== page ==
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音频设计师Van den Wijngaarden编辑本段回目录

在音频设计师兼作曲师Jonathan van den Wijngaarden的职业生涯中,幻象不时破灭,有些美好开局的故事最后却没有圆满收场。他曾经在荷兰两个最有前景的工作室工作过,却都因树立过高的目标而失败,但是他仍然保持着乐观心态,吸取自己此前失败的经验教训,转变成为独立音频设计师和作曲师。

Johathan van den wijngaarden(from gamesauce)

Johathan van den wijngaarden(from gamesauce)

远距离顾问

在VCR属于最高端科技的年代里,Van den Wijngaarden是少数接触到家用PC的幸运孩子之一。他的父亲在IT部门工作,这使他及其家人成为荷兰首批接触PC的人。“他以前给我买过《吃豆人》和《Dig Dug》等游戏的软盘,不久之后我拥有了属于自己的PC,因此体验过众多共享件游戏。”

玩过一段时间的PC后,14岁的Van den Wijngaarden开始自行制作《命令与征服》的脚本和模型。他回忆道:“我过去常常将自己的磁带录音机放在PC旁边,录下《命令与征服》的音乐,这样我不玩游戏的时候也可以听到这些音乐。”通过《命令与征服》mod制作社区,他通过电子邮件联系了负责该游戏音乐制作的天才设计师Frank Klepacki。接下来的4年时间里,他们经常互发邮件,Klepacki在此期间为Van den Wijngaarden制作的音乐提出自己的建议。当时,他还参加了钢琴教授课程,但这并无法满足他自行制作音乐的愿望。“我放弃了钢琴课程,这样我就能全心全意地投入到音乐作曲中。Frank Klepacki成了我的正式顾问,在游戏音频设计方面给了我全面的指导。”

Van den Wijngaarden试水游戏行业是进入Coded Illusions工作。他接触了公司的创始人Richard Stitselaar。Stitselaar刚刚离开Guerrilla Games,创办了自己的游戏公司。他们两人都对游戏很感兴趣,尤其是《命令与征服》,当Stitselaar得知他曾师从Klepacki学习游戏音频制作后,觉得他对自己的公司会有帮助。

他们的首个合作想法《Nomos》(游戏邦注:项目早期称为《Haven》)未完成便已夭折,这是款带有宗教元素、《银翼杀手》风格的科幻游戏。他回忆道:“我们挤在一间小型办公室内,我常常戴着耳机制作音频,数米之外的其他员工用播放器大声放着猫王的歌曲。当时,我们显得并不专业。”当Coded Illusions获得首次投资后,事情有所改观。相对首批雇员的行为,工作室显得更为专业,许多新员工来自于Guerrilla。但是在工作室中,Van den Wijngaarden仍然需要负责多项事务,不仅要进行音频的设计,还要负责管理、关卡设计、挑选游戏设计想法和编写故事以及对话。

Coded Illusions的失败

2004年,Coded Illusions的未来似乎很光明。在随后的4年半中,团队极有抱负地工作着,Van den Wijngaarden亲切地说道:“我们像朋友般合作,制作很棒的东西。虽然我们的经验尚有欠缺,但是我们充满了激情。”不幸的是,团队的激情并没有挽救公司的失败局面。2008年末,Coded Illusion在短时间内便倒闭了,这群人还没反应过来就发现自己已经失业了。到底是哪里出了问题呢?Van den Wijngaarden说道:“刚开始事情进展得很顺利,我们自行为游戏构建引擎。但是在2004年夏天,某些公司管理人员参加了GDC,首次见识了虚幻引擎3。当时,Xbox360刚刚发布,因此开始采用新引擎制作游戏似乎显得格外诱人。”他解释道:“行业正处在转折点,我们认为应当为下一代主机游戏的开发做好准备。”于是,虚幻引擎3成了工作室新的倚重工具。他回忆道:“它确实非常吸引人。但虚幻引擎3却并没有让项目的成长受益,因为我们在项目中添加了过多超过我们开发能力的新想法。《Nomos》不再是个小型游戏,而是让开发团队精疲力竭的虚幻引擎3游戏。”团队的激情使他们想要通过该引擎来实现各种新功能,在游戏中添加RPG元素、更多的动作和更多的故事,而这个面向射击类游戏的引擎根本无法承载如此多的内容。换句话说,代码已经无法处理团队编织的过高幻想。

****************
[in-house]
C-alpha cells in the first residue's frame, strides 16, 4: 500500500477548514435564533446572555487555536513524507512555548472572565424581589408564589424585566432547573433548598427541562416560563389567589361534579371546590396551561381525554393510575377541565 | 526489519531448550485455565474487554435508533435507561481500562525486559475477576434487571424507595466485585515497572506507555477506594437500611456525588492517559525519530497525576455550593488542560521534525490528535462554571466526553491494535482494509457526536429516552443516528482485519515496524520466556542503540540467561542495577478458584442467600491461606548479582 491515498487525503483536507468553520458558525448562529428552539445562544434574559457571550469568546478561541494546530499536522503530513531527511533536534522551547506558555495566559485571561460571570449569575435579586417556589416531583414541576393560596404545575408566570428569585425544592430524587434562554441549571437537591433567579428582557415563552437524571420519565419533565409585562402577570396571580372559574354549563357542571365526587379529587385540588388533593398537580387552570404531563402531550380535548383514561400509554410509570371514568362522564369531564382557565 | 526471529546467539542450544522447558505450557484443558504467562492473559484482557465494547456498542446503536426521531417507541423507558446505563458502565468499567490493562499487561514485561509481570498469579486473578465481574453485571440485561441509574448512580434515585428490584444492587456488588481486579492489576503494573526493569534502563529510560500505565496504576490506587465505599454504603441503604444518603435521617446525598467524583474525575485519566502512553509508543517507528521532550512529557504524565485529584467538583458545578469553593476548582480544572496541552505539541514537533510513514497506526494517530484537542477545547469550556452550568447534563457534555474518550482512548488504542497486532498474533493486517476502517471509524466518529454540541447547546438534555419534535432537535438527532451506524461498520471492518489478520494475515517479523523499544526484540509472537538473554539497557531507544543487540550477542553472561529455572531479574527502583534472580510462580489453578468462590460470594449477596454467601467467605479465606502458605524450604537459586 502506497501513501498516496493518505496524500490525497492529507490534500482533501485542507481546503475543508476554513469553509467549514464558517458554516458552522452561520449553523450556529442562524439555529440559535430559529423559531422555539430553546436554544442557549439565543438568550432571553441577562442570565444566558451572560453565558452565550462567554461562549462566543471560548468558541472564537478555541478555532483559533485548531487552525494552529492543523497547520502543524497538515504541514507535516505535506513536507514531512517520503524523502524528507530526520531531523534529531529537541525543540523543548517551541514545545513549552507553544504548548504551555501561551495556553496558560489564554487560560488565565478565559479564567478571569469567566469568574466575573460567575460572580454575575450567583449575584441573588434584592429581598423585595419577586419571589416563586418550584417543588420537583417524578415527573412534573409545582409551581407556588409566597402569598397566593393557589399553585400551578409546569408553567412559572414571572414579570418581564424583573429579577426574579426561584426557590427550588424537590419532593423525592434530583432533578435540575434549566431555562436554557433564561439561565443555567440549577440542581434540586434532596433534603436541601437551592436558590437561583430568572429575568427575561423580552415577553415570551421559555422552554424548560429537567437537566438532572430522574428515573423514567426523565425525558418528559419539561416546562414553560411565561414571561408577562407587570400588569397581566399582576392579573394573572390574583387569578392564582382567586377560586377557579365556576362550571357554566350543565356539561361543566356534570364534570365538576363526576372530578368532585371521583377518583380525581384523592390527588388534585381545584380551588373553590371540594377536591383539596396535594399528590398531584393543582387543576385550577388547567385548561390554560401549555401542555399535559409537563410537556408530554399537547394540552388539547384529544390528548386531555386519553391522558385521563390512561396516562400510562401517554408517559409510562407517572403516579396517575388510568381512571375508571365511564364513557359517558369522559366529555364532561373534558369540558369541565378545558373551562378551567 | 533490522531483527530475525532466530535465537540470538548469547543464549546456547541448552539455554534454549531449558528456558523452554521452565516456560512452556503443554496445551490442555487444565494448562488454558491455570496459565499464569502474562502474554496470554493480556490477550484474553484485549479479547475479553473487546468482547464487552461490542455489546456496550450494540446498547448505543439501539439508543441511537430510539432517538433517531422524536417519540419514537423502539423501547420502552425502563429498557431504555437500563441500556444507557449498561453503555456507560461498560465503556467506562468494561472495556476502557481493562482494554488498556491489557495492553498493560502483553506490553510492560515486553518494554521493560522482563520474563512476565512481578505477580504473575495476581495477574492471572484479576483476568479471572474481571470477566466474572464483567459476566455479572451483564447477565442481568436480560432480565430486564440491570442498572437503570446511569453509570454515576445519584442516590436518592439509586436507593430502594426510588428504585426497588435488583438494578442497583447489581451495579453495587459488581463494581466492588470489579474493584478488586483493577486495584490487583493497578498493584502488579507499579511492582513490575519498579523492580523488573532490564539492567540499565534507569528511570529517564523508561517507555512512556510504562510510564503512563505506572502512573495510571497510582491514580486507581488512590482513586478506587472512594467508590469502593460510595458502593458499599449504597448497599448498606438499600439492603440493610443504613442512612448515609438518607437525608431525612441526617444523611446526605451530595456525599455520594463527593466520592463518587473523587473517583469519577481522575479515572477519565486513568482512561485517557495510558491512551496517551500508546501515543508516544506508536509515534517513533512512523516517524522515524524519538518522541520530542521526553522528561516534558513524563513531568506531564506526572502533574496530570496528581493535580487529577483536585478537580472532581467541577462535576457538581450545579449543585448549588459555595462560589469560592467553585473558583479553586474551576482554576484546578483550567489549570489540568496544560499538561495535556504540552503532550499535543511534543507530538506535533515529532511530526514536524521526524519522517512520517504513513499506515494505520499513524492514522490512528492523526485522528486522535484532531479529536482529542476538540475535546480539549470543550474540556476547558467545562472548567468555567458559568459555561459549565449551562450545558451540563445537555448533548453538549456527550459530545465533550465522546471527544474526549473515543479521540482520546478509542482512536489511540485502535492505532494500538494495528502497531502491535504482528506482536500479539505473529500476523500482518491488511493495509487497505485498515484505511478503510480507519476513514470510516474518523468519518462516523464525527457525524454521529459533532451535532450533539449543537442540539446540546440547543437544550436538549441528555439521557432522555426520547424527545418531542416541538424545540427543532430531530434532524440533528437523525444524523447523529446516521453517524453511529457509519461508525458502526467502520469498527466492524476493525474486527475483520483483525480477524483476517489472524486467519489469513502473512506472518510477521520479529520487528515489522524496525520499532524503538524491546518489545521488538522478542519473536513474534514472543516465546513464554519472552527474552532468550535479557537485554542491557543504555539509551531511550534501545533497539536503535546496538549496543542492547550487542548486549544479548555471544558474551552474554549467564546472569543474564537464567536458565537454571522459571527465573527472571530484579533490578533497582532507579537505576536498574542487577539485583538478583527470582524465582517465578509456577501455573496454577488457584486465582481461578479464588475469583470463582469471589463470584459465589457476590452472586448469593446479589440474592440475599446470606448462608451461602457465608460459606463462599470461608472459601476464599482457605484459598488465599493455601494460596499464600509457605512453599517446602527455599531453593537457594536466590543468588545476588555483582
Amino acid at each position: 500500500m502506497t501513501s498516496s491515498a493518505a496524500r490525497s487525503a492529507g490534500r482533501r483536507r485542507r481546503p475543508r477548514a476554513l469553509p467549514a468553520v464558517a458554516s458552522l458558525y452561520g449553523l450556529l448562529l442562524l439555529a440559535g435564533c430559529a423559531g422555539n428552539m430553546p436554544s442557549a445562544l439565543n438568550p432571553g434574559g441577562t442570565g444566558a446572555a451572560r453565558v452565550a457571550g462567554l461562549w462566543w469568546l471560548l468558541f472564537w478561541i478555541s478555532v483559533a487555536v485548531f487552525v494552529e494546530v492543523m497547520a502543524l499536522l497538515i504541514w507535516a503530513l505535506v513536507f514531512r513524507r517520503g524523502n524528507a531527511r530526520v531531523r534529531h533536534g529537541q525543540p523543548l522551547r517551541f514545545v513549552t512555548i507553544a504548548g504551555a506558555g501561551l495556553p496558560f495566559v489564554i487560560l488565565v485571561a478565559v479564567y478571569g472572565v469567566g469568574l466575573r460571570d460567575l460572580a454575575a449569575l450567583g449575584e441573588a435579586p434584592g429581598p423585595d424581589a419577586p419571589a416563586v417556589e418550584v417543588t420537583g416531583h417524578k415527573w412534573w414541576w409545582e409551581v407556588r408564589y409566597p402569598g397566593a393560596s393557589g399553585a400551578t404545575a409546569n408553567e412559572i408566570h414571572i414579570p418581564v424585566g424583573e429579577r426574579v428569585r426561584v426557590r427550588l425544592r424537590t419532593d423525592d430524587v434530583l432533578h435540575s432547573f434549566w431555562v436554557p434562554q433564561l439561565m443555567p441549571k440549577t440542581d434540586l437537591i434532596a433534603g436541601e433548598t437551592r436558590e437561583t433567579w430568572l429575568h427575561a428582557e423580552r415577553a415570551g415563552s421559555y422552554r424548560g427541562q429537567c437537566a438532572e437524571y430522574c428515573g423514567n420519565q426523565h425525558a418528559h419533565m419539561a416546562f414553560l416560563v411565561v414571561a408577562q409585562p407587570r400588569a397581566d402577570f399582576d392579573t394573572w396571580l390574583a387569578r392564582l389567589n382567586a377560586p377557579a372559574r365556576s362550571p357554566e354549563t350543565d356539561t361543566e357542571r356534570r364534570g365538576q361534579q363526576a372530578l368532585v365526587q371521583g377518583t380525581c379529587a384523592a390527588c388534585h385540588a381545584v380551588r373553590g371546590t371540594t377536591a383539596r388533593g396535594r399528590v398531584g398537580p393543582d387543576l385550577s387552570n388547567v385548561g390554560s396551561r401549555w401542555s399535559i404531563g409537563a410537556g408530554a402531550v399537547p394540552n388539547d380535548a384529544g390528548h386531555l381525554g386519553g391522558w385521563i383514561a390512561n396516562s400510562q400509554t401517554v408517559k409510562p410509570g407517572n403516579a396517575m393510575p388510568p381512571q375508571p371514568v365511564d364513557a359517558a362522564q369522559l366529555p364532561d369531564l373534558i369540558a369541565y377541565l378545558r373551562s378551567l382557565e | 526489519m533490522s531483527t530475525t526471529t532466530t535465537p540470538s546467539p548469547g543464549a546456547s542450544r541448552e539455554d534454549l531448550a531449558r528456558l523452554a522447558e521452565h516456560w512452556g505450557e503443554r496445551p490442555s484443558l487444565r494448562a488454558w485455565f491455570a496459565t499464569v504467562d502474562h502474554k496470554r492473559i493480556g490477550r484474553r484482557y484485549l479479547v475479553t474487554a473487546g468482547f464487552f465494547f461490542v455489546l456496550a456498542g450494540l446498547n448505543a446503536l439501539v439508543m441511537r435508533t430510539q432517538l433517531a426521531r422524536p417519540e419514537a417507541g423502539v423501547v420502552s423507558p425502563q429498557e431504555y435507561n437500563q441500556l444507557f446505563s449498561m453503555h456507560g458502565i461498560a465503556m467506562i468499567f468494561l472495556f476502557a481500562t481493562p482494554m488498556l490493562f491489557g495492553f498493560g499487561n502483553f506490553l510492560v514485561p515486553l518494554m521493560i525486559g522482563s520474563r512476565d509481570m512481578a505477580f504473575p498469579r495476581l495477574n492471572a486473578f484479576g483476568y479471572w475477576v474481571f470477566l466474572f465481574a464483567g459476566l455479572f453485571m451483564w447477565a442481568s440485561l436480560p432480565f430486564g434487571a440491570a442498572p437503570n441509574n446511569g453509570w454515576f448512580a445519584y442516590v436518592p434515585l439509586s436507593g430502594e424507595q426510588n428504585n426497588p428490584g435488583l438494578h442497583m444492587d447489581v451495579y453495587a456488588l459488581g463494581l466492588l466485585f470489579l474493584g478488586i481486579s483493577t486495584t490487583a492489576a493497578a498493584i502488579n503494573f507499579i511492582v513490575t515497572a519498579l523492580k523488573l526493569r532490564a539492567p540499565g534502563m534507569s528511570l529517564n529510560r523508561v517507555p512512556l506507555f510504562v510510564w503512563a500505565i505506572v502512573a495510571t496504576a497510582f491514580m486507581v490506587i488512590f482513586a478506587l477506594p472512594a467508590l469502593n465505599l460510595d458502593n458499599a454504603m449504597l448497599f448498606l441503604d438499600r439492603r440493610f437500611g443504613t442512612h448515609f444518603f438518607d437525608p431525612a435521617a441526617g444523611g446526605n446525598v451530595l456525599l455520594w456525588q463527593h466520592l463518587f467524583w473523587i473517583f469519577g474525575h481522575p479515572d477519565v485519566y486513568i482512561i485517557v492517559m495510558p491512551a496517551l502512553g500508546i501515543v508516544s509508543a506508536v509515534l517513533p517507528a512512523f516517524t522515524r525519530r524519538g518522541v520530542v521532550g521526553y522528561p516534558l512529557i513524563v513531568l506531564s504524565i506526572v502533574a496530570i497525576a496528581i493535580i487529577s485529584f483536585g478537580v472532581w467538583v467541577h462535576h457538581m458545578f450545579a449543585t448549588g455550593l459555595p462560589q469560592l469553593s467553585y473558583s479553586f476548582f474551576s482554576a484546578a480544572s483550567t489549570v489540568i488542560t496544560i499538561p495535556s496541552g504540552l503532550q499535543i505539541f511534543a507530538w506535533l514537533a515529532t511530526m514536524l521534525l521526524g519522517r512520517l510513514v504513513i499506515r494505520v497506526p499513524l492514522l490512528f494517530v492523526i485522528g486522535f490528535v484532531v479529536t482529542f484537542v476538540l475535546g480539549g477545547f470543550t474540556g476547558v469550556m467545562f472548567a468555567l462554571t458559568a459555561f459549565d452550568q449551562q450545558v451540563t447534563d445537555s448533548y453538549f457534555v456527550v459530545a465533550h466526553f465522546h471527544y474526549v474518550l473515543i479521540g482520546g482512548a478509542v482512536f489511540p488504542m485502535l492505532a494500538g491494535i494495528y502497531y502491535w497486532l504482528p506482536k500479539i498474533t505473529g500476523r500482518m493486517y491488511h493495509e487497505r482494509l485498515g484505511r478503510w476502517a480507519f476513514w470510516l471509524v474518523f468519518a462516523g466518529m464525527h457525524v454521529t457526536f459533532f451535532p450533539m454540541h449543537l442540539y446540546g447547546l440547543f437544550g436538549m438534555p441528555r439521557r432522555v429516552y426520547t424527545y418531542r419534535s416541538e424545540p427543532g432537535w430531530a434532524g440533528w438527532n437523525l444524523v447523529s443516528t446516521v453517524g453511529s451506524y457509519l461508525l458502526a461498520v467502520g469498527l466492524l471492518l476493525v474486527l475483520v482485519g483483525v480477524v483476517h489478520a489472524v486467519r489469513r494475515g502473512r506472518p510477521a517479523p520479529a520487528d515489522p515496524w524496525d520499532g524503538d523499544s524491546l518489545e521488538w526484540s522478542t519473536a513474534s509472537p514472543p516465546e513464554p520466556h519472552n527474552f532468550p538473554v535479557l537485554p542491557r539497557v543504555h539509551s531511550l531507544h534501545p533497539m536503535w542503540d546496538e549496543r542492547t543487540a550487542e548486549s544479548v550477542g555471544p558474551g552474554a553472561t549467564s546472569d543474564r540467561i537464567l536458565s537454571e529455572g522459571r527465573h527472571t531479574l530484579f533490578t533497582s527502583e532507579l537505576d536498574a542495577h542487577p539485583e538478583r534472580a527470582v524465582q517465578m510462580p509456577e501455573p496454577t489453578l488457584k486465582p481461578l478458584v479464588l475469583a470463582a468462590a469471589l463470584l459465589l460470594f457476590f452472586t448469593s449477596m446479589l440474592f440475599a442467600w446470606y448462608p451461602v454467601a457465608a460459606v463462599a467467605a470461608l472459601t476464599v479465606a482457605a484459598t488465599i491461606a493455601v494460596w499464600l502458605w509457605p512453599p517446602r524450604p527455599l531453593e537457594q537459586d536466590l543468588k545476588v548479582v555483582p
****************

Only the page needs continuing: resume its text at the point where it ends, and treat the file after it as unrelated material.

Nomos(from gamesauce)

Nomos(from gamesauce)

令人感到讽刺的是,团队的激情和创意反倒开始成为负担。“我们无法将游戏出售给发行商,因为游戏的完成度还不够,而且没有人愿意削减游戏的内容。”

现在,较小的游戏,包括内容被削减后的较大项目,可以很容易地利用数字化销售渠道,获得广大的休闲玩家市场。Van den Wijngaarden解释道:“但是在当时,数字化独立游戏市场还未受到重视。”所以,整个团队不知道要如何继续发展这个抱负过高的想法,而资金上的问题进一步加重了公司的困境。Van den Wijngaarden承认:“如果公司从小型项目开始做起,应该算是更为睿智的选择。从预算较低的项目做起,然后逐渐加大前进的步伐。作为公司,我们不可能在短时间内就突飞猛进,当时付出的许多精力现在看来都是徒劳。”

为童话故事而奋斗

2008年秋,Coded Illusions整个团队的梦想彻底破灭了。创始人Richard Stitselaar成功保住了IP,创办了新公司Vertigo Games。他雇佣了旧公司的部分团队成员,开始开发《Adam’s Venture》。和许多前团队成员一样,Van den Wijngaarden选择前往Playlogic Game Factory,这个工作室全力开发其首款跨平台游戏《Fairytale Fights》。“我很容易便进入了工作室。在Coded Illusion的工作中,我获得了丰富的虚幻引擎和音频方面的经验,因此我几乎无需面试就进入了公司。”当时,他在Playlogic的工作并不轻松。他在休假的时候进入公司,而《Fairytale Fights》必须在夏季发布。Van den Wijngaarden对此很担心。“在计划还未完善和没有音频设计文件的前提下,我怎样才能在8个月的时间内完成这个项目呢?与新的团队合作会遇到什么问题呢?我决定先放下这些想法和忧虑,尽全力完成项目。”Van den Wijngaarden花了很长时间才回想起这段经历。“这个阶段的工作确实很紧张,几乎形成了我记忆中的黑洞。”

fairytale-fights(from gamesauce)

fairytale-fights(from gamesauce)

他回忆道:“最主要的方面是,它已经不再是‘我自己’的项目,这也是我必须习惯的地方。其他人已经规划出了《Fairytale Fights》的概念,而且该项目的原型已经塑造了很长时间。”游戏离上架只有8个月的时间,而且现在还没有任何音频成分,Van den Wijngaarden只能挖掘程序说明书来寻找游戏的潜在想法和感觉。“对于这个项目,我的主要专注点在于培养自己同项目间的联系,让它感觉起来像是自己的项目,同时在音频上展示出游戏的特色和个性。”《Fairytale Fights》的独特艺术风格已经成形,看起来就像是塑像黏土版的《Happy Tree Friends》。“《疯狂世界》这款游戏给了我最多的灵感。我努力借鉴其场景方面的多样化设置,在音效上体现出《Fairytale Fights》角色间的差异。为所有武器设置独特的射击和携带移动音效,尽管这个方面的工作量很大,但却是游戏特色中至关重要的环节。”这也是Van den Wijngaarden从其顾问和导师Klepacki身上学到的经验,他说道:“Klepacki曾告诉我,努力在音乐和音效上体现出自己的风格。这也是我崇拜Klepacki的原因,他总是知道如何在设计中坚持贯彻自己的风格。即便我不知道游戏的制作人,我也可以通过游戏的音频识别出这款游戏是由他制作的。”

那么,这次又出了什么问题呢?问题还是出在抱负这把双刃剑上。“我们在时间上有很大的压力,最后我们不得不削减25%已经制作完成的内容。否则,我们无法在规定时间内完成游戏的制作。削减的内容中包括游戏的最后一个章节,共有4个关卡。这意味着我们必须制作新的终极BOSS。起初,我们还想要在游戏中添加某些RPG元素和NPC间的对话。但是,制作NPC对话就意味着我们还必须将这些内容本土化,我们根本没有足够的时间。游戏在短时间内被削减了大量的内容,使《Fairytale Fights》最终成为单纯的打架游戏。”至少,这次团队实现了游戏的削减,而且游戏成功上架了。游戏得以成功地准时面世,主要归功于主管Olivier Lhermite。“他的表现堪称奇迹。不仅制定出合适的工作流程,而且让团队将注意力放在最重要的方面:游戏设计。”Van den Wijngaarden承认,项目的游戏设计启动得太迟了。在之前的时间里,项目的主要侧重点和精力都放在美术风格和场景上,却忽略了游戏最本质的内容。“Olivier确保所有团队成员都理解了游戏玩法,而且全天候工作,保证所有开发进程正常运转。”